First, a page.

The research interest on the critical role of macrophytes in aquatic ecosystems has been mounting in recent years. Whereas the selection of plant species and restoration pattern still need further evaluations for better understanding of their relationship with aquatic ecosystem. In this study, two popular submerged macrophytes, Ceratophyllum demersum L. and Myriophyllum verticillatum L., were chosen and manipulated growing in mimic systems. Their individual and combined planting effects on water quality and sediment biogeochemistry were assessed, and their overall performance was ranked. The results showed that water quality was significantly improved, especially more than 70% reductions in turbidity and Chlorophyll a (Chl. a) concentration (P< 0.05). No significant effect of the macrophytes was detectable on total phosphorus (TP), organic phosphorus (OP), inorganic phosphorus (IP), total nitrogen (TN) and organic matter (OM) contents in the sediments (13> 0.05). Overall, the differences among three experimental systems were slight; however, considering C. demersum having better potential in removing the nutrients from waters and other factors, such as the importance of species richness, their ranking performance is in the order of: combined plants (C. demersum and M. verticillatum) > C. demersum > M. verticillatum. (C) 2014 Elsevier B.V. All rights reserved.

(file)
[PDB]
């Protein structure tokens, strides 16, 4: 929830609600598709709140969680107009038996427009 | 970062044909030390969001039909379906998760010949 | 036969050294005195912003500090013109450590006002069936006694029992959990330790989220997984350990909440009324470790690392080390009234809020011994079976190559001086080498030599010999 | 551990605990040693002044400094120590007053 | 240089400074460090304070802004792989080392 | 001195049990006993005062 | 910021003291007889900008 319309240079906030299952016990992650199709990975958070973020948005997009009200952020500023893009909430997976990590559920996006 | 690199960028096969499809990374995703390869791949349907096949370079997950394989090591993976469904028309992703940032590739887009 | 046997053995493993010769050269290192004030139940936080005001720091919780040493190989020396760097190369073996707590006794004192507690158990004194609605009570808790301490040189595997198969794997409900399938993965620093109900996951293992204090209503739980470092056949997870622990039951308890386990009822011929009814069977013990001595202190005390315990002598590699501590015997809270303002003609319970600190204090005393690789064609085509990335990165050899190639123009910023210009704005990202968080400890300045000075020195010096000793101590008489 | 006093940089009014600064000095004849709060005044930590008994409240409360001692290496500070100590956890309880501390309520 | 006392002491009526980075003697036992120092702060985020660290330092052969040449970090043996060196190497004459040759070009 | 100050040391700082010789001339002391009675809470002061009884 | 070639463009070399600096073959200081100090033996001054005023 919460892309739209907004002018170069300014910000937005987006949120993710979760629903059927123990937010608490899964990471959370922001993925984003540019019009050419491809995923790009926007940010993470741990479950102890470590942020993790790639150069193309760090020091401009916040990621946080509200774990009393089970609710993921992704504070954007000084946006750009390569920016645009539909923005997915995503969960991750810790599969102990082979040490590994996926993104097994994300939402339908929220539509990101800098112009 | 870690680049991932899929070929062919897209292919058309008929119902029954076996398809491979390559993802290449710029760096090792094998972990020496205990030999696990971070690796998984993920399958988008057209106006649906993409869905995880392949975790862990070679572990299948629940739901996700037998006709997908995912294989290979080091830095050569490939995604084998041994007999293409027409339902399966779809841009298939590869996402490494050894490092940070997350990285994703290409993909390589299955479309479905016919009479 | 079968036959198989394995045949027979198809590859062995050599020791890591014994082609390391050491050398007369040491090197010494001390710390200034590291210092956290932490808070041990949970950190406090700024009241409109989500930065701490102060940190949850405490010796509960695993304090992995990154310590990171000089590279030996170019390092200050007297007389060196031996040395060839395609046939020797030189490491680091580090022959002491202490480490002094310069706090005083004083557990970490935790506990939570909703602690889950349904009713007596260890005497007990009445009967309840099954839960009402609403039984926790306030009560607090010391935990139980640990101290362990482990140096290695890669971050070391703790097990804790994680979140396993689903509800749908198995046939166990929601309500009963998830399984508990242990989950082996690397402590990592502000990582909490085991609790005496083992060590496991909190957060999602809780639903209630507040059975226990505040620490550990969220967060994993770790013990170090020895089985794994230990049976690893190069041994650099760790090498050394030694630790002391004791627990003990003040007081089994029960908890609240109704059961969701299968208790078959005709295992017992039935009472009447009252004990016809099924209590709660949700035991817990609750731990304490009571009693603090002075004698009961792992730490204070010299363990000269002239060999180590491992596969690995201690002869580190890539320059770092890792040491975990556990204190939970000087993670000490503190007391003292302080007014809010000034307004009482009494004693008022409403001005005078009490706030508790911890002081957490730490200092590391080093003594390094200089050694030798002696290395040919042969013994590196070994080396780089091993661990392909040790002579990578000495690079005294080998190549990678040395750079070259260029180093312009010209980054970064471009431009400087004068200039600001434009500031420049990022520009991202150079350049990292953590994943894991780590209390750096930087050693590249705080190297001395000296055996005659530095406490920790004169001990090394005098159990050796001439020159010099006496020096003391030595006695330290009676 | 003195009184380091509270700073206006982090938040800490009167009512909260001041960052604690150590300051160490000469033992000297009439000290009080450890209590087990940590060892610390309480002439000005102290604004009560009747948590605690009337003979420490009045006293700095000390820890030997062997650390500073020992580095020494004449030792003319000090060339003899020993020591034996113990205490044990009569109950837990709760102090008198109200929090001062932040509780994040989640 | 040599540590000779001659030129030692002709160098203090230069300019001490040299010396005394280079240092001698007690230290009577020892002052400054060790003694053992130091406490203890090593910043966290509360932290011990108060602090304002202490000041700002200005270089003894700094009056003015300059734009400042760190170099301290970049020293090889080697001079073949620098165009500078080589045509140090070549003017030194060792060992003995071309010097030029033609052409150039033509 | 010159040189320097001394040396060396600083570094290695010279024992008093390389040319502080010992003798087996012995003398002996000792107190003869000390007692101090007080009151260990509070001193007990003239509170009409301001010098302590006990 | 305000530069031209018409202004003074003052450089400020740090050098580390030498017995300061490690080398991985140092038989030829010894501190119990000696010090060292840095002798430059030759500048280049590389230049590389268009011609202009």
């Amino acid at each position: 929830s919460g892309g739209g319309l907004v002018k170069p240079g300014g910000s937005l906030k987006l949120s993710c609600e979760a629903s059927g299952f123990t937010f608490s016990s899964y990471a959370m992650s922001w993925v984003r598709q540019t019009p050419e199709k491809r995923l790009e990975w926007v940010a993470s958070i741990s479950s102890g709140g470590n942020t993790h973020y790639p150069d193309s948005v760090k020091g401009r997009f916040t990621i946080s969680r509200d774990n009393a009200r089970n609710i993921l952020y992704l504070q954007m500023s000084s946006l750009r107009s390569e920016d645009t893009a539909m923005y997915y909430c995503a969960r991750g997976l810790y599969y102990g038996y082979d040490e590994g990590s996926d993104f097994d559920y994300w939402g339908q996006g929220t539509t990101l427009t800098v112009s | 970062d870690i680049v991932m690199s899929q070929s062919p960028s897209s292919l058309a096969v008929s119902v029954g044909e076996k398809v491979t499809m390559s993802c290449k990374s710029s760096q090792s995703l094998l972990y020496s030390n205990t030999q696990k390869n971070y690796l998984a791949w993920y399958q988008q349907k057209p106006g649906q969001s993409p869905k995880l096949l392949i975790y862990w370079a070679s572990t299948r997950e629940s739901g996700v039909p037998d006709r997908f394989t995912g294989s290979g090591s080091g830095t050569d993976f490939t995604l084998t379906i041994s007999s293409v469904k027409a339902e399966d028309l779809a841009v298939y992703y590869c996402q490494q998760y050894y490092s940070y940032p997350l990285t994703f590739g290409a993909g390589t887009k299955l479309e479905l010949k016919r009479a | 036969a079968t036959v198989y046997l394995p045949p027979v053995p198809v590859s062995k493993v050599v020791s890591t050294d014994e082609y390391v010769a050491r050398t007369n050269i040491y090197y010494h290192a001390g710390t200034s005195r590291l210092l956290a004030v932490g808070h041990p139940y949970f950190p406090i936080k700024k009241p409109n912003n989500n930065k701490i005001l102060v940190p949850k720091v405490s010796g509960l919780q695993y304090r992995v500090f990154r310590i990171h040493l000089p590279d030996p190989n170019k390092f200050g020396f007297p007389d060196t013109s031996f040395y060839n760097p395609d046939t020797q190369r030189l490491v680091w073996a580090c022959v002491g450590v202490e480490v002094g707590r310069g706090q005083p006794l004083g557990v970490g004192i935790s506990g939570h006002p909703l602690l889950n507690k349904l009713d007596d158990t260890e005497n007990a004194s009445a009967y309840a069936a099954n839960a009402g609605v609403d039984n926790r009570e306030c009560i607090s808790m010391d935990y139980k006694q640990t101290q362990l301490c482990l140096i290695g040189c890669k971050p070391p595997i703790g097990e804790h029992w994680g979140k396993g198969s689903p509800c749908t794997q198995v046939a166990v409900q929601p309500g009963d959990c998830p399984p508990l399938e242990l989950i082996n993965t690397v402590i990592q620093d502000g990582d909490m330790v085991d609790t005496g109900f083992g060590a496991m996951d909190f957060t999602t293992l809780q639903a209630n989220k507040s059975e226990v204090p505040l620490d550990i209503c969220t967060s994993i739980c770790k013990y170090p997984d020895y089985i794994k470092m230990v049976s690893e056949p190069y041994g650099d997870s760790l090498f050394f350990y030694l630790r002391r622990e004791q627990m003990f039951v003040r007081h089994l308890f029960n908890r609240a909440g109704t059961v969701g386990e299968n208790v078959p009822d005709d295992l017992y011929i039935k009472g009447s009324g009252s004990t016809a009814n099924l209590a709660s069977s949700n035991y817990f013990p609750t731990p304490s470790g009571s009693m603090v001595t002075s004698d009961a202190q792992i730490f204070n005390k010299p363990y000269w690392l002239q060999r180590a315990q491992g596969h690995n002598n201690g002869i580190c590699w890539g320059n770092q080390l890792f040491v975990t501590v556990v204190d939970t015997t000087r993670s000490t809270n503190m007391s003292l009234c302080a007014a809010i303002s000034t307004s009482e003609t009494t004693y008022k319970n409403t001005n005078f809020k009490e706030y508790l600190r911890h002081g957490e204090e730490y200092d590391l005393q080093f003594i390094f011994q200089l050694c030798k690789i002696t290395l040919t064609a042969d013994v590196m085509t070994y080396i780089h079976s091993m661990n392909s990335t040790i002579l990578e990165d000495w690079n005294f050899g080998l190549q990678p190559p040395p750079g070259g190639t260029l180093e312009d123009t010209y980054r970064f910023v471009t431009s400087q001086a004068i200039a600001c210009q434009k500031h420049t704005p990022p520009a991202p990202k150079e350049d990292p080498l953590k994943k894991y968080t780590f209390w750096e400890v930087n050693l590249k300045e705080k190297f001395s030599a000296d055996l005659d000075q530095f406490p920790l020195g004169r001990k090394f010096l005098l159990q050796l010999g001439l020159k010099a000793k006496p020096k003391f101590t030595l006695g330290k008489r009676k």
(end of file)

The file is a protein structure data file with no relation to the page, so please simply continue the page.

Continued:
1.Chinese Acad Sci, Inst Hydrobiol, State Key Lab Freshwater Ecol & Biotechnol, Wuhan 430072, Peoples R China 2.Tongji Univ, Key Lab Yangtze River Water Environm, Minist Educ, Shanghai 200092, Peoples R China 3.Yunnan Univ, Res Inst Engn & Technol, Kunming 650091, Peoples R China